Great Conversations: Who Is Currently the Best Candidate to Be Elected President of the U.S.A.?


One year from now someone will be a couple of weeks into their first term as the 45th President of the United States (44th Presidency; cf. Grover Cleveland). We are wondering whom that will be?

On Tuesday, February 23, you are invited/urged to attend a Great Conversation at The Ladder, headquarters for Eighth Day Institute located immediately west of Eighth Day Books (2838 E. Douglas).

The topic: "Who is currently the best candidate to be elected President of the United States on November 8, 2016?"

I will gladly moderate the conversation, expecting many of us to have reasoned opinions. It could be a bit of "free for all," though we will make every effort to widely share the floor.

Not having sufficient input from those in the Bernie/Hillary camps would be disappointing. Please help get the word out to those whose perspective might be on the other side of the spectrum from yours.

As you prepare your mental framework, consider the following prompts:

  1. Whom will Trump choose as his running mate?
  2. Which candidate sees most clearly America’s proper, future role in the world’s political culture?
  3. Are any candidates spiritually positioned to have “wisdom from above”?
  4. Is Trump’s connection with the angst of the “lowering” middle class enough to make him electable?
  5. Is the office of POTUS overly romanticized, even beyond anyone’s rising to the hopeful expectations?
  6. Is America moving beyond unification, i.e., have diversity, multiculturalism, single-issue agendas so divided political loyalties that America should adopt the European system of proportional representation with an ascendant prime minister?
  7. Is today’s political anger in large segments of the electorate reasonable, constructive? Who can best manage it? Transform it into something helpful?
  8. Is Bernie identifying a future not-so-silent majority (the millennials) whose values portend trouble for the Republican party?
  9. Are Cruz or Trump even electable in November 2016?
  10. Is the American electorate, en masse, capable of recognizing the best candidate for POTUS? What are the criteria?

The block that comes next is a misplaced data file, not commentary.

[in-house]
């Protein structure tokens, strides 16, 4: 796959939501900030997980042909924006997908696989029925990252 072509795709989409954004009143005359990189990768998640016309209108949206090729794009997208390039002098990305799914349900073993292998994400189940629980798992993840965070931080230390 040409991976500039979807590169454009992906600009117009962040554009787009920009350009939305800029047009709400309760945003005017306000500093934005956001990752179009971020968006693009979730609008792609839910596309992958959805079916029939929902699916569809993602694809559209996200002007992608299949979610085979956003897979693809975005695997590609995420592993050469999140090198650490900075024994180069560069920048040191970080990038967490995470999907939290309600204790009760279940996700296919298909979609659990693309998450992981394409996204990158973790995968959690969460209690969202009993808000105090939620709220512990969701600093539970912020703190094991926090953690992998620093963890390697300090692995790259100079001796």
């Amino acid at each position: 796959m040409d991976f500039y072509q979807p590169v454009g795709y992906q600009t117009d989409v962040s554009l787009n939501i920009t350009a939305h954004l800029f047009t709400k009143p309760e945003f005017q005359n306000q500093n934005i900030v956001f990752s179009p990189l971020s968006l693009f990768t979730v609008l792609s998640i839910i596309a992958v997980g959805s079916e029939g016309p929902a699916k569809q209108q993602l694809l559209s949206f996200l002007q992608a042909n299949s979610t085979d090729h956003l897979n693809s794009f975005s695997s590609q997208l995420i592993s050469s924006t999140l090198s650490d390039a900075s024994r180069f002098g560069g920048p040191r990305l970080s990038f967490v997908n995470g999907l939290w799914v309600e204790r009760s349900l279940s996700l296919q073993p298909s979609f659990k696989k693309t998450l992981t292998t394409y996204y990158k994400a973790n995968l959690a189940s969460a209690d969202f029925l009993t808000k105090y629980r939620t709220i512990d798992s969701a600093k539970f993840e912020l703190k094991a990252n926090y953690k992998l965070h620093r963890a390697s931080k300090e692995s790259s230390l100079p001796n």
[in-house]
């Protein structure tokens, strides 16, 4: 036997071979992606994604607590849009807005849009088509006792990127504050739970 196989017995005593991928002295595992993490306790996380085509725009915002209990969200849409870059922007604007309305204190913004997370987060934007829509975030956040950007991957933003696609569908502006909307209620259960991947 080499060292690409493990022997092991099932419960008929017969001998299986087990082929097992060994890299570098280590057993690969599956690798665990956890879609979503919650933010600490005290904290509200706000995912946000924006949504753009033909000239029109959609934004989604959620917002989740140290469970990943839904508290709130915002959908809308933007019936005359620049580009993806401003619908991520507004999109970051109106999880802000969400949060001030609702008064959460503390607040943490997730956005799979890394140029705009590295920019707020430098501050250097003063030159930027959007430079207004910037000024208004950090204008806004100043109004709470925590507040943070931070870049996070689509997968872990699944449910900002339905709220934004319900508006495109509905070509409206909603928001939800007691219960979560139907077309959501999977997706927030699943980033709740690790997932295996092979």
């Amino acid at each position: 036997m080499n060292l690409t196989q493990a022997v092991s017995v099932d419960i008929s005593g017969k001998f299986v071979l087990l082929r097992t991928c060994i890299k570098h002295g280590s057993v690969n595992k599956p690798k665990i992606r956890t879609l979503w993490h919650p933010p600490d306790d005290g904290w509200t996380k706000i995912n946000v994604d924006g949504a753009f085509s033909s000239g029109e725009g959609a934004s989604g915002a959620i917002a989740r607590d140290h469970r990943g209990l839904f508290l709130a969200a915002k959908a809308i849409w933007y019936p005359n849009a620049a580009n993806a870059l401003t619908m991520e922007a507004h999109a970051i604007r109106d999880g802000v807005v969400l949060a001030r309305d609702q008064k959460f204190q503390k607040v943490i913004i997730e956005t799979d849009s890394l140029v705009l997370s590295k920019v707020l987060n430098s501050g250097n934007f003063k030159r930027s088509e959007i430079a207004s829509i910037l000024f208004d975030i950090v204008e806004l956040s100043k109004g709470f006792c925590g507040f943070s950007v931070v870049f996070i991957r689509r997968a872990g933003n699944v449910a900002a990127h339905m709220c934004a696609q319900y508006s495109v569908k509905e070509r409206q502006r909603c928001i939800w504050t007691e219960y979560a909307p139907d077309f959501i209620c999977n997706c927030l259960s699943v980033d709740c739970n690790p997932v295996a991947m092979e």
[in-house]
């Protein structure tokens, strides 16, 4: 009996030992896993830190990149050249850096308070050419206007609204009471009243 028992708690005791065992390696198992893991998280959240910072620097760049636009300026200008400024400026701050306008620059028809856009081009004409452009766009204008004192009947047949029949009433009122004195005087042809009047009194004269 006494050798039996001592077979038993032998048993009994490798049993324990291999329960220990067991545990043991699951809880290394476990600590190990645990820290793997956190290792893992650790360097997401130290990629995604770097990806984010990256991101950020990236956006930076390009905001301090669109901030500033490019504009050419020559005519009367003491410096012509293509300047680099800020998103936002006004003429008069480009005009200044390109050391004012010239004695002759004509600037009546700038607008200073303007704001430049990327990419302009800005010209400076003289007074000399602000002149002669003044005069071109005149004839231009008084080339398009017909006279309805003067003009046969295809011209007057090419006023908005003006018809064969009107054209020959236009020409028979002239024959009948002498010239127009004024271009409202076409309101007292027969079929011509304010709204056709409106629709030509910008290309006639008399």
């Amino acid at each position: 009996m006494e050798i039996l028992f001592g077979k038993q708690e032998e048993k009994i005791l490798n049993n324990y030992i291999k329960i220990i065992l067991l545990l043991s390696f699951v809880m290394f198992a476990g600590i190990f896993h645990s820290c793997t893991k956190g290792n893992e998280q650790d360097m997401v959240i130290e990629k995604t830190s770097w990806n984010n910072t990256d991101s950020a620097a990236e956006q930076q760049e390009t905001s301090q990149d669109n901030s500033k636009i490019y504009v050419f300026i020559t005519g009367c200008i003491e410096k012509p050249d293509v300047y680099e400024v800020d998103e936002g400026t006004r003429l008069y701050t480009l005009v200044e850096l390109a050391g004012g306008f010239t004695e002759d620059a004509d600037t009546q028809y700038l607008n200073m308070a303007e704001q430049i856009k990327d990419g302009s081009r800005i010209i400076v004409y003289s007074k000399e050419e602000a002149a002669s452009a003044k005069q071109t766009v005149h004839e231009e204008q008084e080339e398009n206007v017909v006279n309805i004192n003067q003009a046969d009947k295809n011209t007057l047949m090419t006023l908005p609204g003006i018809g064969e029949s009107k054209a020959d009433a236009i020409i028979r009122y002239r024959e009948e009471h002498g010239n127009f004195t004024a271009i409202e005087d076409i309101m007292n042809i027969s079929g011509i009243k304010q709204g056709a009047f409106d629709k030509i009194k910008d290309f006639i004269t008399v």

11. What are the strengths that Hillary Clinton would bring to the Presidency?
  12. Carly Fiorina, where are you?

Please submit your position to me by email. We can post it as a blog and you'll be given time to present at the table of conversation.

And please join the good conversation on the EDI blogs as we prepare for the Great Conversation.

Looking further ahead, on Tuesday, April 12, we will consider the proper interpretation and understanding of the Creation accounts in Genesis 1 and 2. This topic raises questions of the age of the earth, the historicity of Adam and Eve, the time frame of God's Creative activity, the divine "lesson in it all," and more.

In the bonds of great conversation,
Mike Witherspoon​

February 23, 2016 at 7pm - 9pm
The Ladder
Mike Witherspoon ·
Steve Witherspoon Mary Ann Khoury

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  • Steve Witherspoon
    rsvped 2016-02-23 05:36:18 -0600
  • Mary Ann Khoury
    rsvped +2 2016-02-20 17:26:22 -0600
  • Michael Witherspoon
    commented 2016-02-02 20:48:44 -0600
    What continue to be the essential tasks of the President, Constitutionally and practically?

    What are the domestic and international opportunities the next President will have to make this a better world?

    Who is positioned to mediate the growing disaffection between the rich and the lower middle class?

    Who realizes that the economic malaise is more problematic on the demand side than the supply side?

    Who would want to be led to the pre-FDR days in which the social safety net scarcely existed?

    Who understands the price dynamics in health care, largely a function of suppliers realizing that consumers will pay most any price to stay healthy?

    Is there no place for a bully pulpit?

    Can this postmodern smorgasbord of moral autonomy be coalesced into a more righteous standard by the right leader?

    Within the fan bases of Bernie Sanders and Donald Trump, is there a hidden, subtle outcry for a return to monarchies, wherein solutions are dictated, sometimes speedily and decisively?

    Don’t we need a President who can work both sides of the aisle?

    If America in the past needed George Washington’s inspirational attitude, Lincoln’s steely resolve, T. Roosevelt’s progressivism, Reagan’s moral firmness, Clinton’s compromising politics (cf. the nation’s last balanced budgets), who might American need at this time?

    Is the Presidency becoming anachronistic? In the not-that-distant future will an International Directorate dictate world politics? Will this oligarchy balance budgets by requiring all to work and ending government-sponsored welfare (and its unaffordable costs)?

    Should POTUS be the chief executive along the lines of a city council-city manager model, except on a grander scale, so that the President merely implements legislation? Should the presidential veto power be emended Constitutionally, i.e. taken away?

    Does it matter if the President does not know the gaffe in stating Two Corinthians?